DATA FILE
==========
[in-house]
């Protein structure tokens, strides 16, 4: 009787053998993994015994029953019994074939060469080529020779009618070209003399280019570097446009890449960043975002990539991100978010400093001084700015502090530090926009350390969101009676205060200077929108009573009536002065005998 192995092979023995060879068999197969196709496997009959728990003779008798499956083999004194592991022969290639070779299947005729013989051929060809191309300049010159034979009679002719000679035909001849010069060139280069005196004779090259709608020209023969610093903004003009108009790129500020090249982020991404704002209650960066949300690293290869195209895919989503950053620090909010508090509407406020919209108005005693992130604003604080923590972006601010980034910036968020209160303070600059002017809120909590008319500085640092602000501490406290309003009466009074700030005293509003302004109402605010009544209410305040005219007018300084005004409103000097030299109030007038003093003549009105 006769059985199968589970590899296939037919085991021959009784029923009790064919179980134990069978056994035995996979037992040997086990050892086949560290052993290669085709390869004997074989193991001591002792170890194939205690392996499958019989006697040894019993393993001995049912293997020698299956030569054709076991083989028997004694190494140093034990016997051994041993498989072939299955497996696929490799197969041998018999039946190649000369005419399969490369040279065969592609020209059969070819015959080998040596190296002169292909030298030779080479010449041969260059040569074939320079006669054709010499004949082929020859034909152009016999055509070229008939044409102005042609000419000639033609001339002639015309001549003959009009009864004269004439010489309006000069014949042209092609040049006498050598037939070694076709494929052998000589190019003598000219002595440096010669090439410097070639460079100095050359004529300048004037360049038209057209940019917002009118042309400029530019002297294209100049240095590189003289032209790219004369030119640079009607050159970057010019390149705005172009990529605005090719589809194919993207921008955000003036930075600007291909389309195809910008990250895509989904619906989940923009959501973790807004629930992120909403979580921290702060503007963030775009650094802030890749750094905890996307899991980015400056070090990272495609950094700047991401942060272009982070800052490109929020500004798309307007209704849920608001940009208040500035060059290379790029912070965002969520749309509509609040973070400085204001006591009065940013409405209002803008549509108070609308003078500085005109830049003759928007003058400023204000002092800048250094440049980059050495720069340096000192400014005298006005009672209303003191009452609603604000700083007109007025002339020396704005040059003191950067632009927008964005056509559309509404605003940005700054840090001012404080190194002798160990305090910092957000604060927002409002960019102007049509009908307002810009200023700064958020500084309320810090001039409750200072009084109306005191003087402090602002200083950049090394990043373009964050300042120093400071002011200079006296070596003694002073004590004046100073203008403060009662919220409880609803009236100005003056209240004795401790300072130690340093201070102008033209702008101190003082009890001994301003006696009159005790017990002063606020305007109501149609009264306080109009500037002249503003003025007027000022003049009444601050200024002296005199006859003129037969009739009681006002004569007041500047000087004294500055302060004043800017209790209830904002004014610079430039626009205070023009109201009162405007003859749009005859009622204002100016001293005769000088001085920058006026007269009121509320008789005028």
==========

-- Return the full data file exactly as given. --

[in-house]
């Protein structure tokens, strides 16, 4: 009787053998993994015994029953019994074939060469080529020779009618070209003399280019570097446009890449960043975002990539991100978010400093001084700015502090530090926009350390969101009676205060200077929108009573009536002065005998 192995092979023995060879068999197969196709496997009959728990003779008798499956083999004194592991022969290639070779299947005729013989051929060809191309300049010159034979009679002719000679035909001849010069060139280069005196004779090259709608020209023969610093903004003009108009790129500020090249982020991404704002209650960066949300690293290869195209895919989503950053620090909010508090509407406020919209108005005693992130604003604080923590972006601010980034910036968020209160303070600059002017809120909590008319500085640092602000501490406290309003009466009074700030005293509003302004109402605010009544209410305040005219007018300084005004409103000097030299109030007038003093003549009105 006769059985199968589970590899296939037919085991021959009784029923009790064919179980134990069978056994035995996979037992040997086990050892086949560290052993290669085709390869004997074989193991001591002792170890194939205690392996499958019989006697040894019993393993001995049912293997020698299956030569054709076991083989028997004694190494140093034990016997051994041993498989072939299955497996696929490799197969041998018999039946190649000369005419399969490369040279065969592609020209059969070819015959080998040596190296002169292909030298030779080479010449041969260059040569074939320079006669054709010499004949082929020859034909152009016999055509070229008939044409102005042609000419000639033609001339002639015309001549003959009009009864004269004439010489309006000069014949042209092609040049006498050598037939070694076709494929052998000589190019003598000219002595440096010669090439410097070639460079100095050359004529300048004037360049038209057209940019917002009118042309400029530019002297294209100049240095590189003289032209790219004369030119640079009607050159970057010019390149705005172009990529605005090719589809194919993207921008955000003036930075600007291909389309195809910008990250895509989904619906989940923009959501973790807004629930992120909403979580921290702060503007963030775009650094802030890749750094905890996307899991980015400056070090990272495609950094700047991401942060272009982070800052490109929020500004798309307007209704849920608001940009208040500035060059290379790029912070965002969520749309509509609040973070400085204001006591009065940013409405209002803008549509108070609308003078500085005109830049003759928007003058400023204000002092800048250094440049980059050495720069340096000192400014005298006005009672209303003191009452609603604000700083007109007025002339020396704005040059003191950067632009927008964005056509559309509404605003940005700054840090001012404080190194002798160990305090910092957000604060927002409002960019102007049509009908307002810009200023700064958020500084309320810090001039409750200072009084109306005191003087402090602002200083950049090394990043373009964050300042120093400071002011200079006296070596003694002073004590004046100073203008403060009662919220409880609803009236100005003056209240004795401790300072130690340093201070102008033209702008101190003082009890001994301003006696009159005790017990002063606020305007109501149609009264306080109009500037002249503003003025007027000022003049009444601050200024002296005199006859003129037969009739009681006002004569007041500047000087004294500055302060004043800017209790209830904002004014610079430039626009205070023009109201009162405007003859749009005859009622204002100016001293005769000088001085920058006026007269009121509320008789005028």